The T-Mobile Samsung Galaxy Note 10.1 2014 edition is receiving a OTA update between the 12th of November and the 28th of November that upgrades the OS to Android 4.4.4 KitKat. The new build number associated with the installment is P607TUVUANJ4. If you already installed the file manually or the over the air signals automatically, you can root the tablet once again by following these steps.
You should know that gaining root access is the first step in unchain the devices internal system. It removes the default factory restrictions put in place by the device manufacturer. We remove and unlock the hardware. Google and Samsung do not permit this so there are many risks involved. Firstly, it voids the warranty. Moreover, users can brick the device if they don’t follow the steps carefully. That’s why we always suggest finding somebody with experience if you don’t have any yourself.
We are using our favorite method for gaining root namely the CF-Auto package from ChainFire. We love ChainFire’s work since it delivers an experience that stays close to stock. Additionally, it’s easy to follow the guides. You don’t have to be an advanced Android users to understand what’s happening.
What Is Rooting the Android Operating System?
When you buy a new smartphone, you might not know it, but the Android operating system is in a “locked” state. For the most part, it will not make much difference to you: most apps are still available to use, and there are benefits to this locked state such as better security. When you root the Android operating system, you are gaining full administrative rights over the OS.
Why Would You Want to Root Android?
Gaining full administrative rights over the operating system has some perks to some people. For example, out of the millions of applications available on Google Play, some of them will not be able to run on your device unless it has root access. Until you have a specific need for wanting Android rooted, you probably want to leave Android as it comes out of the box. But if you need to unlock an app, then that is when you want to look into rooting methods. Using more apps is only one example of why you may want root access, here is the full list of benefits:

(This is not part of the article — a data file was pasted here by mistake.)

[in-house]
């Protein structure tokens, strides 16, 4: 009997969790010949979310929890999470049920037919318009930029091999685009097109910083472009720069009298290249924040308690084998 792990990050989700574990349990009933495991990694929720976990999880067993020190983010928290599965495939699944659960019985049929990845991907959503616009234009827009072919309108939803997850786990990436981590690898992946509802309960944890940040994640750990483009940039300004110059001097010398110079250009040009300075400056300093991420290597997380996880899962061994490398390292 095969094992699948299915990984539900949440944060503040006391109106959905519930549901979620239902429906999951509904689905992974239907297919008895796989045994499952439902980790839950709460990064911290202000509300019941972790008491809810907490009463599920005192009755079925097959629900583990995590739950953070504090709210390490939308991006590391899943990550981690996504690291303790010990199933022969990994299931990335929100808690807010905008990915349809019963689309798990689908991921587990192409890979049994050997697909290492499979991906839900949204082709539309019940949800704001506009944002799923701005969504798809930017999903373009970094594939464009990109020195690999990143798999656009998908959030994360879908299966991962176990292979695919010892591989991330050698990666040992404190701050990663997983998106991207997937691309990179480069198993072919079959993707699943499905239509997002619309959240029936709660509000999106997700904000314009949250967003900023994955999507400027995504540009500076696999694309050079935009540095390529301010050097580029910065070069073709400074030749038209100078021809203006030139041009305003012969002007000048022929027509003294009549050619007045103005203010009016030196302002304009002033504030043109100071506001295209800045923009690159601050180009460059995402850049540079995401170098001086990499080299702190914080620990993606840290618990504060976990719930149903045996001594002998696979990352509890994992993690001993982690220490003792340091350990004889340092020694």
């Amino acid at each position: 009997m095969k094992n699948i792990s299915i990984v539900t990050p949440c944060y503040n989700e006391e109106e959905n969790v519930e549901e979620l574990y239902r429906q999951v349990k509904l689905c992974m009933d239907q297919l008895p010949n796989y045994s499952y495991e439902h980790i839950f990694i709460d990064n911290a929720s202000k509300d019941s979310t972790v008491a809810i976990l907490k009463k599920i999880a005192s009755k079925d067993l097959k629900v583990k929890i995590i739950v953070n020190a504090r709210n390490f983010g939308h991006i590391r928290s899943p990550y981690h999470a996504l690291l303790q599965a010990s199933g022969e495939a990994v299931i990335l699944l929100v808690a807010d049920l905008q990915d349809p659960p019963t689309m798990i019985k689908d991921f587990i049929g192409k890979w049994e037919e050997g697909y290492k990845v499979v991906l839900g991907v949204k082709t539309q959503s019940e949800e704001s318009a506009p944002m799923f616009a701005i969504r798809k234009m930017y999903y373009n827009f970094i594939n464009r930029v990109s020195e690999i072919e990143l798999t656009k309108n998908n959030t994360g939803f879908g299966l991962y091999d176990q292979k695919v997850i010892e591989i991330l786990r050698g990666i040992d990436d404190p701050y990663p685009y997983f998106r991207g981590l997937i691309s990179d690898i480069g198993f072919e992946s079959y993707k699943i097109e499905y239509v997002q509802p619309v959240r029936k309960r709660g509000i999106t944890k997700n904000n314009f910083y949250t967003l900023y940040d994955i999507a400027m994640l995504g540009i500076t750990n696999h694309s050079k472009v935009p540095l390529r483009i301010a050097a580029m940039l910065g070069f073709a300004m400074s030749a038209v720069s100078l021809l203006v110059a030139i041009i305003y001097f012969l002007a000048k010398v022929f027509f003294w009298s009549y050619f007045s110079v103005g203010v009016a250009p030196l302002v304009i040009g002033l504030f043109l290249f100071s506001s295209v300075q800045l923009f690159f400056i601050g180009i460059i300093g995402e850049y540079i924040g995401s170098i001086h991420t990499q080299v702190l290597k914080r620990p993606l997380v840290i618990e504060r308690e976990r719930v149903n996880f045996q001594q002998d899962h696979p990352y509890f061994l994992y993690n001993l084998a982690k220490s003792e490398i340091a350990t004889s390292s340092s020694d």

- Unlock more applications. Some of the apps available for Android cannot run unless you have root access. This is because the app’s features cannot run without the root permissions because the features require the full system access before they can be useful.
- Better battery life. Smartphones are great, but they have one caveat, which is each time you recharge the battery, it loses some of its overall lifespan. That means smartphones, in general, do not make great investments, and if your weekly paycheck is low, you will want to limit the number of smartphones you go through. One of the ways you can do that is by removing bloatware and creating a better battery life.
- Bolster performance. If you are the budget-conscious shopper, you may want to increase the device’s performance. This can be done by removing the bloatware as well. The more processes you have running, the more memory that is used. By removing some of the apps, it can help lighten the load on your hardware.
- Customize Android with themes. With root access, you can download and install any theme that’s at your disposal. That includes any customized theme you can find.
What Are the Risks of Rooting?
If you are buying a smartphone that is not running iOS, then it is probably the Android operating system that you want running as the ideal software to pair with your shiny new hardware. It is, in fact, the Android OS that offers you the chance to customize the OS considerably more than iOS: custom themes, run any app you know about, the works. For many users, the “openness” of an operating system is important, because it offers them more freedom which means running into fewer problems with their investments. But there is a reason iOS likes a far more locked approach: the ability to customize is not for everyone, and if you do not know what you are doing it can lead to a lot of problems which can define your time with the OS rather than freedom.
With power (full admin permissions) comes greater responsibility. Here are some of the main risk factors when it comes to rooting: